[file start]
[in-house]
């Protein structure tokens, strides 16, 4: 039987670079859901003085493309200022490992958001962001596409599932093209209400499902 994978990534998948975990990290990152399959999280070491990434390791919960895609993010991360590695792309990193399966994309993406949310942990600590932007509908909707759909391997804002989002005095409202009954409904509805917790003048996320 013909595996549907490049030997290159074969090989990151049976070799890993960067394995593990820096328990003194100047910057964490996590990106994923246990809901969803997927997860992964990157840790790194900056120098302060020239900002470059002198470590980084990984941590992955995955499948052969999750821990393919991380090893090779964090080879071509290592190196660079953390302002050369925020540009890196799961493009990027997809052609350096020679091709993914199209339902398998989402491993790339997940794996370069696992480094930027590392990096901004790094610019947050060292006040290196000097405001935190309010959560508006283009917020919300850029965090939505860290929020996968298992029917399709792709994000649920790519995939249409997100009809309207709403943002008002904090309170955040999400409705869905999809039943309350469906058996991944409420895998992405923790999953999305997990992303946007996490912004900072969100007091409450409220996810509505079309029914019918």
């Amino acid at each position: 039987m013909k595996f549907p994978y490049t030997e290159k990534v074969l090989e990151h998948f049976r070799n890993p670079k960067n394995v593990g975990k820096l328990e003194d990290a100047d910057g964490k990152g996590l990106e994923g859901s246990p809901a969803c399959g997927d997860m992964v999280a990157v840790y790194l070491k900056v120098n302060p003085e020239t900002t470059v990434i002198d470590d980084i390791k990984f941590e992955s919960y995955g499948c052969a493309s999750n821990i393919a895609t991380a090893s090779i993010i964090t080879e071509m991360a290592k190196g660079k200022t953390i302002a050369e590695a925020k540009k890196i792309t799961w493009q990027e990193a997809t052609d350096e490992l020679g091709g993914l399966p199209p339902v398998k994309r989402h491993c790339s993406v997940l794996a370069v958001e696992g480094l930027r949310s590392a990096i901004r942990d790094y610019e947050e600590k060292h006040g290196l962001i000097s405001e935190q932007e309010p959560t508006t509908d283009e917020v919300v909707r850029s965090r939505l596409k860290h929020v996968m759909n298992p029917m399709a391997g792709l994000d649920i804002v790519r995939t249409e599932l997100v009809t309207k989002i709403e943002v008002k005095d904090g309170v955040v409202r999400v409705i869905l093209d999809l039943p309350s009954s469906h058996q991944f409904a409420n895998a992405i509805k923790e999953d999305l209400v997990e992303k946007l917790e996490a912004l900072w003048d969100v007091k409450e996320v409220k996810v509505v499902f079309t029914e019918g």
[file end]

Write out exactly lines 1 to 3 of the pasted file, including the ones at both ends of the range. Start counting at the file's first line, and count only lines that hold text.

[in-house]
């Protein structure tokens, strides 16, 4: 039987670079859901003085493309200022490992958001962001596409599932093209209400499902 994978990534998948975990990290990152399959999280070491990434390791919960895609993010991360590695792309990193399966994309993406949310942990600590932007509908909707759909391997804002989002005095409202009954409904509805917790003048996320 013909595996549907490049030997290159074969090989990151049976070799890993960067394995593990820096328990003194100047910057964490996590990106994923246990809901969803997927997860992964990157840790790194900056120098302060020239900002470059002198470590980084990984941590992955995955499948052969999750821990393919991380090893090779964090080879071509290592190196660079953390302002050369925020540009890196799961493009990027997809052609350096020679091709993914199209339902398998989402491993790339997940794996370069696992480094930027590392990096901004790094610019947050060292006040290196000097405001935190309010959560508006283009917020919300850029965090939505860290929020996968298992029917399709792709994000649920790519995939249409997100009809309207709403943002008002904090309170955040999400409705869905999809039943309350469906058996991944409420895998992405923790999953999305997990992303946007996490912004900072969100007091409450409220996810509505079309029914019918």
């Amino acid at each position: 039987m013909k595996f549907p994978y490049t030997e290159k990534v074969l090989e990151h998948f049976r070799n890993p670079k960067n394995v593990g975990k820096l328990e003194d990290a100047d910057g964490k990152g996590l990106e994923g859901s246990p809901a969803c399959g997927d997860m992964v999280a990157v840790y790194l070491k900056v120098n302060p003085e020239t900002t470059v990434i002198d470590d980084i390791k990984f941590e992955s919960y995955g499948c052969a493309s999750n821990i393919a895609t991380a090893s090779i993010i964090t080879e071509m991360a290592k190196g660079k200022t953390i302002a050369e590695a925020k540009k890196i792309t799961w493009q990027e990193a997809t052609d350096e490992l020679g091709g993914l399966p199209p339902v398998k994309r989402h491993c790339s993406v997940l794996a370069v958001e696992g480094l930027r949310s590392a990096i901004r942990d790094y610019e947050e600590k060292h006040g290196l962001i000097s405001e935190q932007e309010p959560t508006t509908d283009e917020v919300v909707r850029s965090r939505l596409k860290h929020v996968m759909n298992p029917m399709a391997g792709l994000d649920i804002v790519r995939t249409e599932l997100v009809t309207k989002i709403e943002v008002k005095d904090g309170v955040v409202r999400v409705i869905l093209d999809l039943p309350s009954s469906h058996q991944f409904a409420n895998a992405i509805k923790e999953d999305l209400v997990e992303k946007l917790e996490a912004l900072w003048d969100v007091k409450e996320v409220k996810v509505v499902f079309t029914e019918g």